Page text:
Ashes of the Sun is a well-written, exciting read that I barely put down over its six hundred pages. While I could have lived without many of the romantic aspects of the storyline, these remained only secondary to the narrative and didn’t inhibit my enjoyment of the story as a whole. With more fights, skirmishes and powerful artefacts than you can shake a stick at, the first in Burningblade & Silvereye promises the start of something quite special.

Thank you to NetGalley and Head of Zeus for providing a copy of this book in return for an honest review.

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16 thoughts on “Review: Ashes of the Sun by Django Wexler

  1. I liked your review, it’s a small re-reading for me, as I‘ve read the arc a month ago. I seem to have more problems with the teenage angst romance suspension. My rating was quite similar, but I didn’t want to give it 4 stars because of several issues (eg Most-Grins-Award). Check out the review (just skip the synopsis): https://reiszwolf.wordpress.com/2020/07/21/ashes-of-the-sun-%e2%80%a2-2020-%e2%80%a2-high-fantasy-novel-by-django-wexler/

    Liked by 1 person

  2. I really did have my eye on this one but in the end my sensible side won the day. I need to catch up with some of the series I’m in the middle of I think before starting any more.
    this does sound good though.
    Lynn 😀

    Liked by 1 person

    1. That’s what I keep telling myself 😅 I’m determined to actually finish some series this year and cross them off my TBR…. but it seems far more likely that I’ll end up starting quite a few more and expanding it!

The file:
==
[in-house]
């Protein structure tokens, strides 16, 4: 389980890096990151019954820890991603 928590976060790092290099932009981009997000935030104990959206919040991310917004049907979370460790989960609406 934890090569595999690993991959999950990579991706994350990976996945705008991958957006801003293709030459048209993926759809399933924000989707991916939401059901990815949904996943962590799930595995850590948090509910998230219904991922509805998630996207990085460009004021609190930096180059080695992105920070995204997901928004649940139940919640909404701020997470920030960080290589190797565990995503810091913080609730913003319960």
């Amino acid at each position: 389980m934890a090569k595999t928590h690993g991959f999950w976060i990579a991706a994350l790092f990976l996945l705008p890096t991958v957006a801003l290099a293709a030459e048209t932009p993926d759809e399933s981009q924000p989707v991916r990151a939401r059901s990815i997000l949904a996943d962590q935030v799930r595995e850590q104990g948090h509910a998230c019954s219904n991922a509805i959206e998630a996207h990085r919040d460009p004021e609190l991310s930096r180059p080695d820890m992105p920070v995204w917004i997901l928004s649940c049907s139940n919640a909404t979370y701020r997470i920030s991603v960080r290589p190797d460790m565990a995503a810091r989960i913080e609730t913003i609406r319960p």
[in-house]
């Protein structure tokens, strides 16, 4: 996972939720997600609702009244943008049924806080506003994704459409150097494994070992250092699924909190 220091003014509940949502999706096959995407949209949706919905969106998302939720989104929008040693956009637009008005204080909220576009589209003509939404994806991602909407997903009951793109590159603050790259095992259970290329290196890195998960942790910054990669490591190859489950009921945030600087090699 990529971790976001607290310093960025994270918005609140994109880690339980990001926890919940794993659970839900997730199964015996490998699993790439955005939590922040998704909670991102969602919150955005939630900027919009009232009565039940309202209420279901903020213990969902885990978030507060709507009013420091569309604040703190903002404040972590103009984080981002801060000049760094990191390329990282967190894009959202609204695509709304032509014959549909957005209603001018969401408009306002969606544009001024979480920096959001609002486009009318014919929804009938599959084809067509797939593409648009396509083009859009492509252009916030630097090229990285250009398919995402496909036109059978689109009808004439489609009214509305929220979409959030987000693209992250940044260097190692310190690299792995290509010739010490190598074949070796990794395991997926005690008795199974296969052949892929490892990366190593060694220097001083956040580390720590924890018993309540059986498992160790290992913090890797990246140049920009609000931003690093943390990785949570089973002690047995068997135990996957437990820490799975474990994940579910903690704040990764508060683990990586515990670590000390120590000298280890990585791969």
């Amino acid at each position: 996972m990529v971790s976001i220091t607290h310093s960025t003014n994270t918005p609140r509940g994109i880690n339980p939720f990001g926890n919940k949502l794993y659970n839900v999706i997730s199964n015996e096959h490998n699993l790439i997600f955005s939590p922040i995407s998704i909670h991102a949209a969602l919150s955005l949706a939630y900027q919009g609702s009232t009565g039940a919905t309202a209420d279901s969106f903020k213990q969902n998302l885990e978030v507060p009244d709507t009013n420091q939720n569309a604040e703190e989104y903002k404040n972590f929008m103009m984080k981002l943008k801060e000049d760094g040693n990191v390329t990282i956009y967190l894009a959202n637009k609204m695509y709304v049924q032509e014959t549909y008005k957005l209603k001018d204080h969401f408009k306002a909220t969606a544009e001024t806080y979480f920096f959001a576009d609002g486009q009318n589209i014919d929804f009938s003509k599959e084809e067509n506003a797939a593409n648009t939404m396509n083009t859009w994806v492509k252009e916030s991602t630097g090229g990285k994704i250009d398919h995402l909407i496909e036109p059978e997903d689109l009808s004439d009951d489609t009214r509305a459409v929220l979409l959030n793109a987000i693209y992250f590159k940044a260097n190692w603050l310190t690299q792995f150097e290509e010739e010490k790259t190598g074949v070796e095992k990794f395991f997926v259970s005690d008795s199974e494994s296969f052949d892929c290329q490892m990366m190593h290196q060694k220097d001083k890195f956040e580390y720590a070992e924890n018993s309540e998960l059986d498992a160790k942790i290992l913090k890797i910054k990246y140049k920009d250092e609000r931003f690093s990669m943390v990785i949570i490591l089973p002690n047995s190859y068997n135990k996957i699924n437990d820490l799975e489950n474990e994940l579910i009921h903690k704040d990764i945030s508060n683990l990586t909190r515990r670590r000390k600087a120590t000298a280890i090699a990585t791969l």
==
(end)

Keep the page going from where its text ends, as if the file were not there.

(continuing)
Liked by 1 person

  3. I’m reading this right now and I’m really enjoying it! It’s a little dense getting through the beginning, since there is SO much world building to set up, but I’m loving the characters and Wexler’s writing😁

    Liked by 1 person

    1. I really love his world building – definitely one of my favourite takeaways from this novel! But there is A LOT of new terminology… it may have been useful for the kindle edition to have a glossary 😅

      Like

    1. I think you’ll probably have a bit of an eye roll at the romance and teen angst which runs throughout the novel but it certainly didn’t spoil the book for me!
      I was impressed enough with the world building and the overarching narrative that I could move on from those parts easily enough and just enjoy the rest of the story! Maya is quite endearing too so I definitely forgave her for being a bit too teeny sometimes 😀

      Liked by 1 person

  4. I liked the book, but I think I like your review more. Unfortunately, I read the book after reading some reviews that kept mentioning Star Wars, so the movies kept crossing over in my head. It was refreshing to read your review since I think I missed a few things from having the movies constantly intruding during reading. Definitely nice to get a different perspective on it!

    Liked by 1 person

    1. Thank you! 😀 I only noticed the references to Star Wars after the fact so the book, in my head, has a far more fantasy feel to it. I can see some similarities now but the lingering imagery is definitely its own thing!

      Liked by 1 person

  5. Loved this review, thanks so much for your thoughts. I’ve been excited for this one but I am always hesitant with a bit of a tome as they take up a lot more of my reading time–this one might be worth it though!

    Liked by 1 person